February 18, 1998
The total cost of the project is $US193 million. Australia will
contribute a 5% share through the Australian Research Council. The
other partners are the U.S.A., U.K., Canada, Chile, Argentina, and
President of the Academy, Professor Sir Gustav Nossal said: "Astronomers
have shown the scientific community a fine example in their ability to
set priorities. The Australian Academy of Science is delighted to see
the Government addressing this long standing top priority for
Australian astronomy. The Academy is particularly pleased that this
initiative stems from its 1995 Discipline Review, Australian
Astronomy: Beyond 2000."
Between them, the Gemini twins will be able to see the whole sky, north
and south. The Hawaiian-based one will be completed this year, and the
one in Chile in 2000.
"This is exciting news," said Professor Jeremy Mould, Chair of the
Academy's National Committee for Astronomy. "We'll be in there, working
with Gemini, from day one."
All Australian astronomers will have access to the telescopes,
competing for access in the same way as they do on local facilities.
Collecting light with mirrors 8 metres in diameter, the Gemini
telescopes will exceed even the Hubble Space Telescope for studying the
most faint and distant galaxies. They will be able to look back to
within a billion years of the Big Bang to see galaxies forming.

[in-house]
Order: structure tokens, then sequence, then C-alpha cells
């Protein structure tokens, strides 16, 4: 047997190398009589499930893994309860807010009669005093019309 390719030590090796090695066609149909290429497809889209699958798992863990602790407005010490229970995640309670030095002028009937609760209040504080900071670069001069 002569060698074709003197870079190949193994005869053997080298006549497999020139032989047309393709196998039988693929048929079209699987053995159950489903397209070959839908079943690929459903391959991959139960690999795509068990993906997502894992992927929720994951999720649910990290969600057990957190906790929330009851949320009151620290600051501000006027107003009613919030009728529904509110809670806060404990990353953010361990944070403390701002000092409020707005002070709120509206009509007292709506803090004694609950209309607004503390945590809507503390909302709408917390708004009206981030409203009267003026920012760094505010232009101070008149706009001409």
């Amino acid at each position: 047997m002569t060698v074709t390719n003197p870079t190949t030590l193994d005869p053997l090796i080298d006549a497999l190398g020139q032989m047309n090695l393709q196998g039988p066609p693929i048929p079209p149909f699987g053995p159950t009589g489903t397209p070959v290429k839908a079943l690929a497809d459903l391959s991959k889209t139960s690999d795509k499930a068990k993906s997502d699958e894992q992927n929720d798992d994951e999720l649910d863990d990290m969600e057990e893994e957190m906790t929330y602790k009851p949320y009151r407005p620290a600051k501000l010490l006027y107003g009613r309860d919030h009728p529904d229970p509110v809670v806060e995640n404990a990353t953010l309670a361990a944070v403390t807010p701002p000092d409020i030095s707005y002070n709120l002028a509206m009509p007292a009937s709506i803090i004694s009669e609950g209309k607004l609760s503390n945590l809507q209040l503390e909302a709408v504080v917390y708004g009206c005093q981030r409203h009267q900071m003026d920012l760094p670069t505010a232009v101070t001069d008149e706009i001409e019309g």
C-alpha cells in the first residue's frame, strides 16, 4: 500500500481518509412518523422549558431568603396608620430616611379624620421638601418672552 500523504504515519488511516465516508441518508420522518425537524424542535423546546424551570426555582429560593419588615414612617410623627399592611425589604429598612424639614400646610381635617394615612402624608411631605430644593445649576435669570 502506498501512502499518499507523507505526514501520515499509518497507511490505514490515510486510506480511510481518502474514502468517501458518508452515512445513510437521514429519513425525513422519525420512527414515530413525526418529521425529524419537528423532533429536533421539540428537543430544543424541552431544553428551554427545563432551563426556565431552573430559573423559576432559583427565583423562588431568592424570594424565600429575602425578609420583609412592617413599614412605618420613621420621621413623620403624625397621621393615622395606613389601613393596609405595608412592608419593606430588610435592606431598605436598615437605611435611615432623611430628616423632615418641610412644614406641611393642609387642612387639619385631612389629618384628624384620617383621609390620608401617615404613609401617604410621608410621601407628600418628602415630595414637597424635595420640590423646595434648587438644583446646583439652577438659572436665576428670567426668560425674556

"Combining our major facilities in Australia with access to these new
ones, we'll ensure that Australians keep making world-leading
discoveries in Astronomy", added Professor Mould.
The Gemini telescopes are optimised for working in the infrared part of
the spectrum. This will let them peer into the dusty regions of our
Galaxy to see planetary systems like our own Solar System forming.
Chile and Hawaii have the best seeing conditions in the world for
Website for the International Gemini Project:
For more information contact:
Sir Gustav Nossal: 03 9344 6946 (Dept. Pathology, Uni. of Melbourne)
Prof. Jeremy Mould: 02 6249 0266 (Director,
Mount Stromlo and Siding Spring Observatories)
Trish Nicholls: 02 6247 3966 (Australian Academy of Science Secretariat)
GPO Box 783, Canberra ACT 2601
Tel: 02 6247 5777 Fax: 02 6257 4620 Email: firstname.lastname@example.org
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